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sect

[sekt] /sɛkt/
noun
1.
a body of persons adhering to a particular religious faith; a religious denomination.
2.
a group regarded as heretical or as deviating from a generally accepted religious tradition.
3.
(in the sociology of religion) a Christian denomination characterized by insistence on strict qualifications for membership, as distinguished from the more inclusive groups called churches.
4.
any group, party, or faction united by a specific doctrine or under a doctrinal leader.
Origin
1300-1350
1300-50; Middle English secte < Latin secta something to follow, pathway, course of conduct, school of thought, probably noun derivative of sectārī to pursue, accompany, wait upon, frequentative of sequī to follow
Related forms
subsect, noun
undersect, noun
Can be confused
sects, sex.
Dictionary.com Unabridged
Based on the Random House Dictionary, © Random House, Inc. 2014.
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Examples for sects
  • The turmoil led to the emergence of several rival sects, each one vying for dominance.
  • And their remedy is of no part of all the jangling sects.
  • It is certain that many of the two opposite sects are deceived.
  • There are so many religions out there, and so much variation even within particular sects or faiths.
  • But the secretive community is divided into sects and tribes, some of which have done a lot better than others.
  • The country embraces an array of religions, sects, tribes and ethnicities.
  • Bahrainis of both sects have inveighed against corruption, inequality and their toothless parliament.
  • Urbanisation, migration and the imposition of national borders have brought the sects into renewed proximity.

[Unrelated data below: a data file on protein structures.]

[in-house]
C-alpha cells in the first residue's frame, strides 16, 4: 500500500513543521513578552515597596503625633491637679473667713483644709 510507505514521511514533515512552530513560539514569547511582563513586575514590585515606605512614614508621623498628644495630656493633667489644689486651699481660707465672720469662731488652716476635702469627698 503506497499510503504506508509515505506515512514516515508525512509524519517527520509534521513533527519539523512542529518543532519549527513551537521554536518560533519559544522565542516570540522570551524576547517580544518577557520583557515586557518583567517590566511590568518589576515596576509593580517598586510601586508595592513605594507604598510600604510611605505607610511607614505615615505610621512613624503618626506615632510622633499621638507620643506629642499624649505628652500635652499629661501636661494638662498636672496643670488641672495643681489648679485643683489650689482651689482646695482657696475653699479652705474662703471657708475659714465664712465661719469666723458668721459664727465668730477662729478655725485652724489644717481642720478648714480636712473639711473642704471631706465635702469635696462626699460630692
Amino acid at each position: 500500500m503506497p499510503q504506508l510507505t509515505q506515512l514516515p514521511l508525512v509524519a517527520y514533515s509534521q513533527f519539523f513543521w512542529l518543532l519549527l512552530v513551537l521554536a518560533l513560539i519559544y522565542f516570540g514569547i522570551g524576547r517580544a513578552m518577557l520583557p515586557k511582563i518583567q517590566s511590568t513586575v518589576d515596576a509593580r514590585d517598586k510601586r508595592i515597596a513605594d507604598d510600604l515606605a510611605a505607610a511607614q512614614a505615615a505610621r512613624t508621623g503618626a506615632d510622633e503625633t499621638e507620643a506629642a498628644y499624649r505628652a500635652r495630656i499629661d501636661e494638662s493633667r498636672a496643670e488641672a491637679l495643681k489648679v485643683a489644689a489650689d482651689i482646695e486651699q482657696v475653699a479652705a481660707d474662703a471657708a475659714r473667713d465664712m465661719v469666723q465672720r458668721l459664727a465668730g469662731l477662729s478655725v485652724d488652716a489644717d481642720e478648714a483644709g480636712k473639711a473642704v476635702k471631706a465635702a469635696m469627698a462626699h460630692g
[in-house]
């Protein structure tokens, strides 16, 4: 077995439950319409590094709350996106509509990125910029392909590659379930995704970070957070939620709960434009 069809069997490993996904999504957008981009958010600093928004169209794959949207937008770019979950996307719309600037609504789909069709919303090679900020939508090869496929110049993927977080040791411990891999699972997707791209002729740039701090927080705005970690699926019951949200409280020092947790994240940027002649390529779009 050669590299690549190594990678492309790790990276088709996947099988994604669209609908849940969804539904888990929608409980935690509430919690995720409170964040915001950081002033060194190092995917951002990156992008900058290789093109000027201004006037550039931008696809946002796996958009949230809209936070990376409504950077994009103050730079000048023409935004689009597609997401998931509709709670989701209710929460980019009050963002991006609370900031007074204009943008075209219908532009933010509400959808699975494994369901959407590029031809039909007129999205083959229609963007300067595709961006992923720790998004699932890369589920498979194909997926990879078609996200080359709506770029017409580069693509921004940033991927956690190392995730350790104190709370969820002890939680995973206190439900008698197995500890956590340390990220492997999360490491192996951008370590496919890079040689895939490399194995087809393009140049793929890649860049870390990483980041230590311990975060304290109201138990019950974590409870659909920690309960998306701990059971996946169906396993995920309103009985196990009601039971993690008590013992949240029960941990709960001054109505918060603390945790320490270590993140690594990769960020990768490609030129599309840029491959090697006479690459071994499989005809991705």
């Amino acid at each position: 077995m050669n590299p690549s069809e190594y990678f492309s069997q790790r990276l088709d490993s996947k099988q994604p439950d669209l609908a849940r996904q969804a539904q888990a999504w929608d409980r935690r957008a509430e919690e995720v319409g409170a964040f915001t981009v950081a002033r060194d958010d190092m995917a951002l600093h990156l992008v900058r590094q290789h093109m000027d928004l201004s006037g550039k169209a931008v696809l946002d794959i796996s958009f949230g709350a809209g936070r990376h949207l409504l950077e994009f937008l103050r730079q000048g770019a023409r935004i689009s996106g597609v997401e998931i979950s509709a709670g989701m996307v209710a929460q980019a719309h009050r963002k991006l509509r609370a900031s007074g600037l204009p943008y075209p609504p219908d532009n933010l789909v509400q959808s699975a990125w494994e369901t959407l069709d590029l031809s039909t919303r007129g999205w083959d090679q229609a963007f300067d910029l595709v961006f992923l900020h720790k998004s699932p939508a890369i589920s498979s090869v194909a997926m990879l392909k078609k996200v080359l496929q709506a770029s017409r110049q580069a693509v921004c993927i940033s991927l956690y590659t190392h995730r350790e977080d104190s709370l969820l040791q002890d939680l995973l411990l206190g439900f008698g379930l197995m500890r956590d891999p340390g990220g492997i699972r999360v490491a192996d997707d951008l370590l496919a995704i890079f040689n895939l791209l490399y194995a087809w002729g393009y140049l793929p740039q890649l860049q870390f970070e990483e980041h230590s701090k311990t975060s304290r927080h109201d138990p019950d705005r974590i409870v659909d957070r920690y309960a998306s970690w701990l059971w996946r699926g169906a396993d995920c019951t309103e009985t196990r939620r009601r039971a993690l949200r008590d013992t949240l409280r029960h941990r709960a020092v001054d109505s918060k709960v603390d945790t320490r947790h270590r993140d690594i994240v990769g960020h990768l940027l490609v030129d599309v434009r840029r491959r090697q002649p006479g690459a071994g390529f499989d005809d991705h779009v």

• The biggest threat to the church's image comes from the hundreds of sects that have splintered from it.
  • In the name of good will, global charities are active in this, including religious sects.
British Dictionary definitions for sects

sect

/sɛkt/
noun
1.
a subdivision of a larger religious group (esp the Christian Church as a whole) the members of which have to some extent diverged from the rest by developing deviating beliefs, practices, etc
2.
(often derogatory)
  1. a schismatic religious body characterized by an attitude of exclusivity in contrast to the more inclusive religious groups called denominations or Churches
  2. a religious group regarded as extreme or heretical
3.
a group of people with a common interest, doctrine, etc; faction
Word Origin
C14: from Latin secta faction, following, from the stem of sequī to follow
Collins English Dictionary - Complete & Unabridged 2012 Digital Edition
© William Collins Sons & Co. Ltd. 1979, 1986 © HarperCollins
Publishers 1998, 2000, 2003, 2005, 2006, 2007, 2009, 2012
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Word Origin and History for sects

sect

n.

mid-14c., "distinctive system of beliefs or observances; party or school within a religion," from Old French secte, sete "sect, religious community," or directly from Late Latin secta "religious group, sect in philosophy or religion," from Latin secta "manner, mode, following, school of thought," literally "a way, road, beaten path," from fem. of sectus, variant past participle of sequi "follow," from PIE *sekw- (1) "to follow" (see sequel). Confused in this sense with Latin secta, fem. past participle of secare "to cut" (see section (n.)). Meaning "separately organized religious body" is recorded from 1570s.

Online Etymology Dictionary, © 2010 Douglas Harper
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sects in Culture

sect definition


A religious group, especially one that has separated from a larger group. Sect is often a term of disapproval.

The American Heritage® New Dictionary of Cultural Literacy, Third Edition
Copyright © 2005 by Houghton Mifflin Company.
Published by Houghton Mifflin Company. All rights reserved.
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sects in the Bible

(Gr. hairesis, usually rendered "heresy", Acts 24:14; 1 Chr. 11:19; Gal. 5:20, etc.), meaning properly "a choice," then "a chosen manner of life," and then "a religious party," as the "sect" of the Sadducees (Acts 5:17), of the Pharisees (15:5), the Nazarenes, i.e., Christians (24:5). It afterwards came to be used in a bad sense, of those holding pernicious error, divergent forms of belief (2 Pet. 2:1; Gal. 5:20).

Easton's 1897 Bible Dictionary
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7
8
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